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Gender Equality in the Nordic Mining Industry

The mining industry has long been characterised by macho masculinity and a rough-and-tough jargon. However, change is underway. Thirty-five years ago, only men were allowed to work underground. Today, the mining companies are actively recruiting women.

Foto: Colourbox
Photo: Colourbox

‘We have finally gained some momentum in this area,’ says Eira Andersson, who has just received a research grant for a study on gender equality in the Nordic mining industry.
Thanks to technological advances and a strong determination to make the sector more gender equal, mining is no longer just a business for dirty hyper-masculine men. But supporters of further change are up against a long and proud tradition of male bonding and masculine ideals of bravery.
‘Admittedly, there is some resistance, but overall there is a strong interest in gender equality in the mining industry,’ says Andersson.
Anderson works as a researcher at Luleå University of Technology. She studies gender and technology and is in charge of the two-year project Nordic Mining and the Search for Women. 

‘Many mining companies would like to recruit women, but they don’t really know how.’

Gender equality effort in Nordic mining industry unique

Andersson and her colleagues will study the gender equality ambitions and gender equality efforts in the Nordic mining industry. They will assess the proportion of women in the sector and look for positive examples of gender equality work that could help guide future initiatives. The project is funded via NordMin – a network of expertise launched by the Nordic Council of Ministers to promote a sustainable mining and mineral industry in the Nordic Region. NordMin identifies gender equality as a focus area and the emphasis on social sustainability makes the network stand out in an international perspective, says Sabine Mayer, project leader at NordMin.
‘Ecologic sustainability receives a lot of attention because there is strong legislation in that area. There’s not nearly the same focus on social sustainability,’ she says, adding that gender and gender equality have become key issues across the Nordic region.
In 2013, 13 of the Nordic Council of Ministers’ projects were granted funding from the so-called priority budget for intensified gender mainstreaming efforts. NordMin was one of them and had its work evaluated by a gender equality strategist.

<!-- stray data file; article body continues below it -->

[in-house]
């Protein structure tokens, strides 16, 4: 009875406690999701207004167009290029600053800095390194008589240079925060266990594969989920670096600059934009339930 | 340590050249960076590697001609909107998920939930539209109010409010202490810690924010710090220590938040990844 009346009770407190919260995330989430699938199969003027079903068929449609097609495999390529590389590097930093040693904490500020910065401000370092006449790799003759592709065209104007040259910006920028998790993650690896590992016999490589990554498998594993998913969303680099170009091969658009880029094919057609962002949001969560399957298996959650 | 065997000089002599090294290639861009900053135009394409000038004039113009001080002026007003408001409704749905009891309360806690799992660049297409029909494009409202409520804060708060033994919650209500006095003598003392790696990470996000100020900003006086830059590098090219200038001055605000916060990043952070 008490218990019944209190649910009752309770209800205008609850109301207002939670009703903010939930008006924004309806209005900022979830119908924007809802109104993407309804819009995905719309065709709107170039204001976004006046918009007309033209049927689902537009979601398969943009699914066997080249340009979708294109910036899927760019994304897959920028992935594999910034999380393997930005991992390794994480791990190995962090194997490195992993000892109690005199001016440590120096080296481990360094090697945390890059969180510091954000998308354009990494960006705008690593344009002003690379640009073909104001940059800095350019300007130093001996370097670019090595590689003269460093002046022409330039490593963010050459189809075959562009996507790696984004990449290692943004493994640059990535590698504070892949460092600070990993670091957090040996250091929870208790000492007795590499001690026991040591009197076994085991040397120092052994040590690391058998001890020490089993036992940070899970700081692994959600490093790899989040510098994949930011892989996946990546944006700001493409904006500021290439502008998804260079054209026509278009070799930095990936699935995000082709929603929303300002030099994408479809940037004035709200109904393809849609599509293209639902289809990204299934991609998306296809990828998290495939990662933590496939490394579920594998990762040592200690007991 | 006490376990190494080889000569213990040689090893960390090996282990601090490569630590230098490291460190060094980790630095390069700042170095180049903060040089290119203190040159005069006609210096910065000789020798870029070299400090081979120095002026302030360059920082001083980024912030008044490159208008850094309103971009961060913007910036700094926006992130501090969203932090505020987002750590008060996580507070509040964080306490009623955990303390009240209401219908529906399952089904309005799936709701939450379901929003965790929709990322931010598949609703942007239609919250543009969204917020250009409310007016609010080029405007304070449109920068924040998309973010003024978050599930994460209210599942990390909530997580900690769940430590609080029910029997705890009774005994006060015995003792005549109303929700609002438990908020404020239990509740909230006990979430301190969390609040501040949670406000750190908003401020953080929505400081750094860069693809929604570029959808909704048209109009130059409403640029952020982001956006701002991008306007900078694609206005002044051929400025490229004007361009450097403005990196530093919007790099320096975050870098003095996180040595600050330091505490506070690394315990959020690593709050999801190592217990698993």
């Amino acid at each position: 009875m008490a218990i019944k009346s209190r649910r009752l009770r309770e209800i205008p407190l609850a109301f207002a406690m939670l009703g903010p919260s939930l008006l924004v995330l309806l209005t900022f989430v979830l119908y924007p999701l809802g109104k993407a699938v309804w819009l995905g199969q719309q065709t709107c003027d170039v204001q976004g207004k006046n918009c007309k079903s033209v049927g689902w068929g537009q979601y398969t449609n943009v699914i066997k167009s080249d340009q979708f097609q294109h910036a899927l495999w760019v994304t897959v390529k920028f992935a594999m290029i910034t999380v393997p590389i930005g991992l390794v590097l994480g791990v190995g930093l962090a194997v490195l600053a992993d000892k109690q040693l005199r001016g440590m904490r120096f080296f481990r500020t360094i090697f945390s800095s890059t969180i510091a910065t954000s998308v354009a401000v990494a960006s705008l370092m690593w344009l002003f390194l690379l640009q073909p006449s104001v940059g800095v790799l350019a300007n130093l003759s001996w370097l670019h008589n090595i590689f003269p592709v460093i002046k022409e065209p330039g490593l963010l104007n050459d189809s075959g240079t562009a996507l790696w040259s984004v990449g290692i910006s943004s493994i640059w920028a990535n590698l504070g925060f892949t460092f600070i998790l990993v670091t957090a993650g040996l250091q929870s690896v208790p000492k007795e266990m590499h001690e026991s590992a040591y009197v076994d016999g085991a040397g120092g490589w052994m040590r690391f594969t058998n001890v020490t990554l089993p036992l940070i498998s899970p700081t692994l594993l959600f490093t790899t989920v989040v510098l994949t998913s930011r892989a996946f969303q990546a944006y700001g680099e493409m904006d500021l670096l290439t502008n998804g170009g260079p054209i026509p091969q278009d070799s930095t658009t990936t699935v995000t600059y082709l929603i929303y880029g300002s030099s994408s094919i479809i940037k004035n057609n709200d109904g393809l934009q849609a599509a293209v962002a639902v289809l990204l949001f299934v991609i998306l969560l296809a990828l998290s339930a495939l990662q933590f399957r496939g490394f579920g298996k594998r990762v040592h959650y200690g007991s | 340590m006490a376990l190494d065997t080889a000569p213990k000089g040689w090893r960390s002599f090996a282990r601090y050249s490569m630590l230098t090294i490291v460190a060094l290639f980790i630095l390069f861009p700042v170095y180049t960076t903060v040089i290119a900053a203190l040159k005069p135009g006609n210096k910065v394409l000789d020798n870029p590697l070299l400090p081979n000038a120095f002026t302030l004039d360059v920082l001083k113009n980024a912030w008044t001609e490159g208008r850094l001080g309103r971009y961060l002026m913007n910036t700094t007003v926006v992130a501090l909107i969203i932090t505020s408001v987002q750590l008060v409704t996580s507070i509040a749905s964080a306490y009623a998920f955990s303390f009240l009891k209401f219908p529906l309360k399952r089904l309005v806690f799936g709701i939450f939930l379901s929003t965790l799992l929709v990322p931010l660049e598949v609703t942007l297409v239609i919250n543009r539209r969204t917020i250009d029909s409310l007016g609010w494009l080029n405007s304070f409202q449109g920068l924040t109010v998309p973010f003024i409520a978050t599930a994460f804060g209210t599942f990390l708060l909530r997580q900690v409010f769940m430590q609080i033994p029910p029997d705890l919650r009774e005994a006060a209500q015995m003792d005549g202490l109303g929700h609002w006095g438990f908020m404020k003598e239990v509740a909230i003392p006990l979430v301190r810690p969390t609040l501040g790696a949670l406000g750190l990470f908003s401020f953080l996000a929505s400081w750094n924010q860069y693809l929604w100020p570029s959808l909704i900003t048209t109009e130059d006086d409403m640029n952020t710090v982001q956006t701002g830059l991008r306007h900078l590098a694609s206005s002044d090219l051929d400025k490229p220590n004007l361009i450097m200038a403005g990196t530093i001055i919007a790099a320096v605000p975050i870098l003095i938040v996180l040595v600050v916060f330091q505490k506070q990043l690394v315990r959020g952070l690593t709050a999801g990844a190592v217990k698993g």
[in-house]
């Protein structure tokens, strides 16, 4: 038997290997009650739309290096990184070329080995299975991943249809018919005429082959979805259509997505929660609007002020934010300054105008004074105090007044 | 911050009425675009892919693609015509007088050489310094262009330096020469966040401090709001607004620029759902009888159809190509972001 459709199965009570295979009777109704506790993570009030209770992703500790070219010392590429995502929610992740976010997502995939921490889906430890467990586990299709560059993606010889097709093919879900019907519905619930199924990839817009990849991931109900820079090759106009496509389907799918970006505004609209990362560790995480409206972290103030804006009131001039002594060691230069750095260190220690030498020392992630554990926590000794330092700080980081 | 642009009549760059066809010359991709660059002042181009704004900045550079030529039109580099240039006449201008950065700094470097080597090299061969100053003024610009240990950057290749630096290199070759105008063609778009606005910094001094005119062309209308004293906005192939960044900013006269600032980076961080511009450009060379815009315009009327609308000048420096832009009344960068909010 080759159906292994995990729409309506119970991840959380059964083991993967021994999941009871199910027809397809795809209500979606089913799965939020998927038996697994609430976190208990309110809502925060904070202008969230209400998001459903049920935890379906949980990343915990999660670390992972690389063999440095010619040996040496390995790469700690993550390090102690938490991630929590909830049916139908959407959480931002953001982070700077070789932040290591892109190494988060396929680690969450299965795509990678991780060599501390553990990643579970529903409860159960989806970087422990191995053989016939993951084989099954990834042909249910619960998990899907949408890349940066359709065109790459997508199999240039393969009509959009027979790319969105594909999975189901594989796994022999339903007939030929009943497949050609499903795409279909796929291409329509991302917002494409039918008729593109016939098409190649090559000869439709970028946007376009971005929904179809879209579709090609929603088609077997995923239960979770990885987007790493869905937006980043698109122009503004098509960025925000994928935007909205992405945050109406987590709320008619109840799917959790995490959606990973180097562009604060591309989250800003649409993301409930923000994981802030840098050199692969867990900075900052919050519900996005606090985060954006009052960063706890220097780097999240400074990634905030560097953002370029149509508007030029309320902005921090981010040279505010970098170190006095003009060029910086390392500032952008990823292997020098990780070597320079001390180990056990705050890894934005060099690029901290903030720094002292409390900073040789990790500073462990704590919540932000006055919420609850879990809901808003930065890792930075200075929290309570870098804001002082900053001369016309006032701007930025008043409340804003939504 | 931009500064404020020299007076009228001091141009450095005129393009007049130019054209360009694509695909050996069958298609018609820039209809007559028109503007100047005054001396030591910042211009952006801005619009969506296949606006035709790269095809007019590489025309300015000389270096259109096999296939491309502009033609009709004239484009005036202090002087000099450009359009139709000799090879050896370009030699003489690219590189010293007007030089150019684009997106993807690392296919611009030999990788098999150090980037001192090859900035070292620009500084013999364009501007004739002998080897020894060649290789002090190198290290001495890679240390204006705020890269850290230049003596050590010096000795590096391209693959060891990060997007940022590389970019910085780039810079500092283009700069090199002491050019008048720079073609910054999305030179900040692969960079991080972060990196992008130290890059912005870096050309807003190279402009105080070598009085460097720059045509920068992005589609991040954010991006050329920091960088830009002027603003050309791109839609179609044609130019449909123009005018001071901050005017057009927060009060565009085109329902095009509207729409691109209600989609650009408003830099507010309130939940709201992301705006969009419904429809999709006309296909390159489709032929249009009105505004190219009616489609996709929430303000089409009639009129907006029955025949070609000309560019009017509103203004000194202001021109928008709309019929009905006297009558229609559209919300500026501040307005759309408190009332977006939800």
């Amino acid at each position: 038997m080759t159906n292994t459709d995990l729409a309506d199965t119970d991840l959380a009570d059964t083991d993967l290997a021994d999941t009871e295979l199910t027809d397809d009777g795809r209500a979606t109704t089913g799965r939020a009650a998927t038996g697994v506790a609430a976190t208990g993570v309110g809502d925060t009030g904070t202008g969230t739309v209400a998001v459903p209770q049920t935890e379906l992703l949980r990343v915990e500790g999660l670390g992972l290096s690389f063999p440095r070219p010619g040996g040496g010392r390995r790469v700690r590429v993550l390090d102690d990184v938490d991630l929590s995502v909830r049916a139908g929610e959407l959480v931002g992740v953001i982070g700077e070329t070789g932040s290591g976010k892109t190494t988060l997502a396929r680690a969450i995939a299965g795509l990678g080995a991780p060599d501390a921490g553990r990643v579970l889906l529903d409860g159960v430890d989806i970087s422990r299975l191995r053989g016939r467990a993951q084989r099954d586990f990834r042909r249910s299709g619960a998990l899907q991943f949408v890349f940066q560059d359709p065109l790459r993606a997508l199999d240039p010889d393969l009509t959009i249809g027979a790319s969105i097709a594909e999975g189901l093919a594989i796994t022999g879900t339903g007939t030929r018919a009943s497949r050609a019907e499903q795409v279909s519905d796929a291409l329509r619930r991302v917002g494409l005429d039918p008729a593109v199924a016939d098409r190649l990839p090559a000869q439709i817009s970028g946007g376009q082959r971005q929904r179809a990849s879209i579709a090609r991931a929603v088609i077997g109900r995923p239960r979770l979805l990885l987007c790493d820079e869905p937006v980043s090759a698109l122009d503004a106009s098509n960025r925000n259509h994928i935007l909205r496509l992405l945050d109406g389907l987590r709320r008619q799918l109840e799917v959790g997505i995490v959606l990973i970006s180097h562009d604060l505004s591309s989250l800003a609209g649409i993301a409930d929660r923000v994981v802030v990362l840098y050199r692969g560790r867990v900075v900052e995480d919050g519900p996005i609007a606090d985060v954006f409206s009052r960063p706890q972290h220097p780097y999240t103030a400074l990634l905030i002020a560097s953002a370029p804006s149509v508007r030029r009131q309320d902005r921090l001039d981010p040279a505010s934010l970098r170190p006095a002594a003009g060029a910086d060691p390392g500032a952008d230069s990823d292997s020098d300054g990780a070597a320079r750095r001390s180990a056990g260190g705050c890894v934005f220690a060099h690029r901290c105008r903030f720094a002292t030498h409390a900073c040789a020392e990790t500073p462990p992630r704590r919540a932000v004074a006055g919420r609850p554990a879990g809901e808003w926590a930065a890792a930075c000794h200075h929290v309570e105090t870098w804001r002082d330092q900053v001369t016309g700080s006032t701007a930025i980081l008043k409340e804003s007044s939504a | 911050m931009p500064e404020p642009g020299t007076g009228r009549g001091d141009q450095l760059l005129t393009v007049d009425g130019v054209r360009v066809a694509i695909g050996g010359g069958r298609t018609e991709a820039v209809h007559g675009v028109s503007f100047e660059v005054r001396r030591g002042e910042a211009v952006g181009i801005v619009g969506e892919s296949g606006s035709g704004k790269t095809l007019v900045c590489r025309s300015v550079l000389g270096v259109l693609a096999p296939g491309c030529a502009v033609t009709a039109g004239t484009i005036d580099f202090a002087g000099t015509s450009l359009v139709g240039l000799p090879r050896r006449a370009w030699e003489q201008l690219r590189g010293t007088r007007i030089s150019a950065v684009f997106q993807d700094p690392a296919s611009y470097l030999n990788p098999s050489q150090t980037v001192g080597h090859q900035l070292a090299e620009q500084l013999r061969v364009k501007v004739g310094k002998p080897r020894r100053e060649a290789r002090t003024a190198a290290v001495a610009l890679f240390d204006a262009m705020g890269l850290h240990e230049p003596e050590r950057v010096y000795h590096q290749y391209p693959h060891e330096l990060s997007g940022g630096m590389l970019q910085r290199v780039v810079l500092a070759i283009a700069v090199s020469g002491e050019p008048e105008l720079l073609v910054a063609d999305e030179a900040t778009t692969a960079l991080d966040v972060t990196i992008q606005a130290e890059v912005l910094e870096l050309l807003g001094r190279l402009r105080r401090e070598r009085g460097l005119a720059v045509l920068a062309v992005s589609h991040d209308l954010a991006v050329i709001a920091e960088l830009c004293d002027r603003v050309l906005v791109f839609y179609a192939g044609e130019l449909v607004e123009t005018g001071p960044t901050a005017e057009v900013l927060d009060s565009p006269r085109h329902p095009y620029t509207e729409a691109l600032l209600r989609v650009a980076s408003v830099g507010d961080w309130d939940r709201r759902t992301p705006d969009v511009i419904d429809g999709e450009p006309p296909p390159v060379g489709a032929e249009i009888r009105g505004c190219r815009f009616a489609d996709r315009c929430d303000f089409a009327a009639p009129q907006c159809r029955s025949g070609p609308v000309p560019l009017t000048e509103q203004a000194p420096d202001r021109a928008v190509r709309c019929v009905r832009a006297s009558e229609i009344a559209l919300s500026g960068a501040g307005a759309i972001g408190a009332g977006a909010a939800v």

‘Sometimes gender equality initiatives seem to be nothing but empty words, but I don’t feel that’s the case here’ says Mayer.

Attracting women essential for the mining industry

The intention is for the network to pave the way for more women in mining.

‘It’s tough to be in the minority. With proper research and a focus on these issues, maybe we can attract more women, but also men, to the mining industry,’ she says.
Compared with other sectors, the share of women is low in Nordic mining. However, the Nordic countries stand out in a global perspective.
‘Many mines lack women completely, and some countries ban women from working underground,’ says Andersson.
The Nordic region also has a history of such laws, the effects of which can still be noticed, says Andersson, but adds that today there is a strong ambition to change all of this. The Nordic mining industry is expanding, and the companies need to recruit more local workers but also from the rest of the country and the world.

‘They need to attract women in order to grow, but having female workers also has symbolic value,’ says Andersson and explains that women can help boost a company’s image of being modern.

‘They want to change the perception that the mining industry is made up of a bunch of old men, since the younger labour force is turned off by that notion,’ she says.

The industry is also hoping that getting more women in the sector will help change the negative workplace culture, plagued by unnecessary risk-taking and a dysfunctionally rough jargon. With more women in the mines, there are hopes that the workers will act more carefully and also take better care of the machinery. Yet Andersson finds this argument problematic.

‘Sure, it’s important to view women as an underutilised resource in the mining industry, but new stereotypes of women and men will not benefit the gender equality work in the long term,’ she says.
The two-year project Nordic mining and the search for women will start in May. In her previous research, Andersson has focused on the mining companies in the Swedish province of Norrbotten. The Nordic countries have never been compared before, and she thinks the project will shed light on some interesting similarities and differences.

‘I believe we can learn a lot by comparing the work in the different countries,’ she says.

Updated 15 February 2024